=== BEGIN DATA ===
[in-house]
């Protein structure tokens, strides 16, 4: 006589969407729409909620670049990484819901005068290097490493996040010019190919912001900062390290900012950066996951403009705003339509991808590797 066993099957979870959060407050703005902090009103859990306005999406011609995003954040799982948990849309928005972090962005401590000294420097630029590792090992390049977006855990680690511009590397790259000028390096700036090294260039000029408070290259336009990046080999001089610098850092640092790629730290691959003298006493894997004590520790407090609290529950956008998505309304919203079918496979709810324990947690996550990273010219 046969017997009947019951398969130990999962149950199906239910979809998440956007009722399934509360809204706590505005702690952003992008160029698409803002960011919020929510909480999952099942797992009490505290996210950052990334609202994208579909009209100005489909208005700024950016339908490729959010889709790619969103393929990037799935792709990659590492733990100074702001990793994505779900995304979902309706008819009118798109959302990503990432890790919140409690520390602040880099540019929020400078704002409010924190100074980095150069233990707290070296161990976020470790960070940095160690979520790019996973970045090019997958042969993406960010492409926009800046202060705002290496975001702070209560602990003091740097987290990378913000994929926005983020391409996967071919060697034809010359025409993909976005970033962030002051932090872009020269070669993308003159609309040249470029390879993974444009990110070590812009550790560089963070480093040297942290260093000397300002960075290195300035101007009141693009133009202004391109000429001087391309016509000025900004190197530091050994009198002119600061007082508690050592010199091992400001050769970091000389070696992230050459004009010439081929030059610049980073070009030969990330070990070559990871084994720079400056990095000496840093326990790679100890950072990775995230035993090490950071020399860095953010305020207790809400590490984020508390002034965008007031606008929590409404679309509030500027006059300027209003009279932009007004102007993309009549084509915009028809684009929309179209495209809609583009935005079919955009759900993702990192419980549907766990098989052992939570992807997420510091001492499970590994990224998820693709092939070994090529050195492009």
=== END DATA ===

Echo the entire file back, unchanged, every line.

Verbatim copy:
[in-house]
């Protein structure tokens, strides 16, 4: 006589969407729409909620670049990484819901005068290097490493996040010019190919912001900062390290900012950066996951403009705003339509991808590797 066993099957979870959060407050703005902090009103859990306005999406011609995003954040799982948990849309928005972090962005401590000294420097630029590792090992390049977006855990680690511009590397790259000028390096700036090294260039000029408070290259336009990046080999001089610098850092640092790629730290691959003298006493894997004590520790407090609290529950956008998505309304919203079918496979709810324990947690996550990273010219 046969017997009947019951398969130990999962149950199906239910979809998440956007009722399934509360809204706590505005702690952003992008160029698409803002960011919020929510909480999952099942797992009490505290996210950052990334609202994208579909009209100005489909208005700024950016339908490729959010889709790619969103393929990037799935792709990659590492733990100074702001990793994505779900995304979902309706008819009118798109959302990503990432890790919140409690520390602040880099540019929020400078704002409010924190100074980095150069233990707290070296161990976020470790960070940095160690979520790019996973970045090019997958042969993406960010492409926009800046202060705002290496975001702070209560602990003091740097987290990378913000994929926005983020391409996967071919060697034809010359025409993909976005970033962030002051932090872009020269070669993308003159609309040249470029390879993974444009990110070590812009550790560089963070480093040297942290260093000397300002960075290195300035101007009141693009133009202004391109000429001087391309016509000025900004190197530091050994009198002119600061007082508690050592010199091992400001050769970091000389070696992230050459004009010439081929030059610049980073070009030969990330070990070559990871084994720079400056990095000496840093326990790679100890950072990775995230035993090490950071020399860095953010305020207790809400590490984020508390002034965008007031606008929590409404679309509030500027006059300027209003009279932009007004102007993309009549084509915009028809684009929309179209495209809609583009935005079919955009759900993702990192419980549907766990098989052992939570992807997420510091001492499970590994990224998820693709092939070994090529050195492009």